Archivio Gae Aulenti

Gae Aulenti

Architect | Brera – Garibaldi | From the 1960s to the end of the millennium


Gae Aulenti was born in 1927 at Palazzolo dello Stella (Udine). She graduated in 1953 at the Milan Polytechnic, and worked in various fields of architectural design, urban planning, interior and industrial design, as well as set design. Her projects convey the desire to bring together multiple aspects of the architectural discipline. She created many design products, conceived to complete her architectural designs. The most famous include the “Pipistrello” and “King Sun” lamps for the Olivetti showrooms in Paris and Buenos Aires (1966-67), and the “Cestello” lamp for Palazzo Grassi (Venice, 1986).
Her best-known works include the Museé d’Orsay in Paris (1986); the renovation of Palazzo Grassi in Venice (1986); the Asian Art Museum of San Francisco (2003); the National Art Museum of Catalonia in Barcelona (2004); the Italian Cultural Institute in Tokyo (2005); and the new San Francesco d’Assisi airport in Perugia (2012).

In 1965 you rented a new house and outfitted the semi-basement as a studio. A home and place of work, as always. You had but four collaborators, never wishing to lose the artisan dimension of your work. Via dell’Annunciata 7 became the new crossroads of encounters, relationships, friendships. The salon was in your nature, to discuss art, architecture, cinema, politics. With Carlo Ripa di Meana, you were perhaps the most handsome couple in the city. Gianni Agnelli asked you to renovate his apartment in Milan. You were sought out by an up-to-date, erudite bourgeoisie, because you were the architect capable of shaking off all that monastic gravity inherited from the fathers of Rationalism, to imagine festive, pop homes, worthy of a “swinging” Milan. The showrooms for Fiat – in Turin, Rome, Zurich, Vienna, Brussels – were opportunities for sculptural experimentation, futuristic installations.

Your last move came in 1974, Gae. There was a building on Via Fiori Oscuri, still standing but showing signs of wartime bombing. For you, renovating that building was a chance to design a house on multiple levels, spanned by internal metal footbridges, small passages, open-plan areas, terraces and windows facing Piazza San Marco. Next to the building there was a smaller one, on two levels, where it is said that Giuseppe Verdi composed the requiem for the first anniversary of the death of Alessandro Manzoni, then conducted inside the aisles of the church on 22 May 1874, precisely by the venerable maestro. You refurbished that building, creating a space worthy of Escher, a new studio with dizzying slopes of metal ramps, staggered floors, recessed areas. Then, finally, you opened a door. Discreet, easily hidden, almost invisible. A passage between the house on Via Fiori Oscuri and the small building on Piazza San Marco. Home and work. On one side you were la Gae, on the other l’architetto Aulenti. It remained your home, forever.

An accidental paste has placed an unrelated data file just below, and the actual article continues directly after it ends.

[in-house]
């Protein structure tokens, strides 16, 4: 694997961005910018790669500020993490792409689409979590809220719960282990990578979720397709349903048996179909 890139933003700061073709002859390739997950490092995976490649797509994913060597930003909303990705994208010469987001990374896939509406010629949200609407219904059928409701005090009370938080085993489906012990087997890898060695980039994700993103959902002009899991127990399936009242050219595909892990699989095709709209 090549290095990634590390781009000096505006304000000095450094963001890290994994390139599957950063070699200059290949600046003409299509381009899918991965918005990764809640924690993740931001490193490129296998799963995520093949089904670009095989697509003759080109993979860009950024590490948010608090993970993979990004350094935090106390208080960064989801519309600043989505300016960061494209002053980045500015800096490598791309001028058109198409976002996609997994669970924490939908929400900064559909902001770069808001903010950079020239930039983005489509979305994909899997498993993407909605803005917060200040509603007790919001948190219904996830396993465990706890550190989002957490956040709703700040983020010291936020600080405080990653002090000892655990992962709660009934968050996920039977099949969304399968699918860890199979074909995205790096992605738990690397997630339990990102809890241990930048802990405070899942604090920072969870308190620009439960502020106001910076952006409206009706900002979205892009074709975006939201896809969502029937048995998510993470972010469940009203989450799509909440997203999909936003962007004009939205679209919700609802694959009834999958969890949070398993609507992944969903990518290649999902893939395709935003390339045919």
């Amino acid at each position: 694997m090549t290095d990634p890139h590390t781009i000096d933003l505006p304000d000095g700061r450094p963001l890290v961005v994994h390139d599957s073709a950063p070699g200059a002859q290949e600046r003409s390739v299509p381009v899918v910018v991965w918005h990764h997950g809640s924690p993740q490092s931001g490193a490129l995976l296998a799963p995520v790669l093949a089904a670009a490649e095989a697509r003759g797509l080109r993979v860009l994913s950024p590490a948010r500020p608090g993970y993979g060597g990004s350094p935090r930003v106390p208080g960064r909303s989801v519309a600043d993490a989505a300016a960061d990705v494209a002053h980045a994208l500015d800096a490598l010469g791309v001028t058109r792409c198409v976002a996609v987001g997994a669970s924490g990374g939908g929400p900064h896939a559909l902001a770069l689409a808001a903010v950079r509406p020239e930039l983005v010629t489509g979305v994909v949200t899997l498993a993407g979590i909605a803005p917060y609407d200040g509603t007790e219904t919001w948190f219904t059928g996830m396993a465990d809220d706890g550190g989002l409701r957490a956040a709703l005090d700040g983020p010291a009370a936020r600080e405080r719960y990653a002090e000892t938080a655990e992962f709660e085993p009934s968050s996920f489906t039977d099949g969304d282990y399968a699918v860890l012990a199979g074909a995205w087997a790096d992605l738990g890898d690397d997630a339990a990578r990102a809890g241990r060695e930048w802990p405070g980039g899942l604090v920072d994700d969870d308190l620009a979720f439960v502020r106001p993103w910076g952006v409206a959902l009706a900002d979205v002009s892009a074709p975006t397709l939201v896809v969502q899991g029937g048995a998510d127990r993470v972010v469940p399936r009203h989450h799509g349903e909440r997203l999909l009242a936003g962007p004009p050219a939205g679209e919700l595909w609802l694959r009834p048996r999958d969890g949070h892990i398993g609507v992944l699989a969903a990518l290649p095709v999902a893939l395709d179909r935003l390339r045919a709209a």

You were wearing your hair shorter, in those days, letting the gray show, which seemed to go well with your men’s jackets made to measure and your impeccable trousers. Shortly thereafter other friends and acquaintances came to live on Fiori Oscuri, like Ennio Brion, and you advised Lina Sotis to buy the apartment above yours. It was your natural taste for socializing. You got into the habit, on 25 December, of organizing a party for the single, the separated, the workaholics and loners who would have had to celebrate Christmas on their own. Over time it became a tradition, the most worldly of all Milanese gatherings. Around the tables sat grandparents and grandchildren, friends and acquaintances, intellectuals and entrepreneurs, artists and philosophers, students and professors. Umberto Eco and Ettore Sottsass, Vittorio Gregotti and Maurizio Pollini, Andrea De Carlo and Ludovico Einaudi, Emilio Tadini and Stefano Boeri. No one was missing, because your house had become “the place to be.”

Convivial but selective in your relations, you were equally precise and demanding at work, which led to some legendary outbursts. You expected a great deal from everyone, not just with the junior collaborators but also with the foremost clients, to whom you left no possibility of choice. To know you was to fear you. Only with Luca Ronconi did you seem to ease up a bit. You loved the theater, fascinated by this aesthetic context, where space and time blend together. For Ronconi you designed the sets for memorable productions at the Laboratorio di Progettazione Teatrale in Prato. You also cultivated the passion for theater across the years to follow, to the point of directing Rossini’s La donna del lago in 1981 (with Maurizio Pollini conducting the orchestra).

Exhibit design, graphic design, construction, products, theater. You worked on everything, “from the spoon to the city” as your mentor Ernesto Nathan Rogers put it. Tullio De Mauro wrote that Pasolini was the first intellectual without dialect in Italy. You were undoubtedly the first non-regionalist architect in Italy. If to some extent Michelucci was Tuscany, or Scarpa was the Veneto, due to your personal history, your family origins and a generational attitude, you were naturally international. Which is why you enjoyed living in Milan. “What makes Milan appealing,” you once said in an article in Corriere della Sera, “is that there are only a few Milanese. Multiculturalism is an asset, otherwise one immediately becomes provincial.”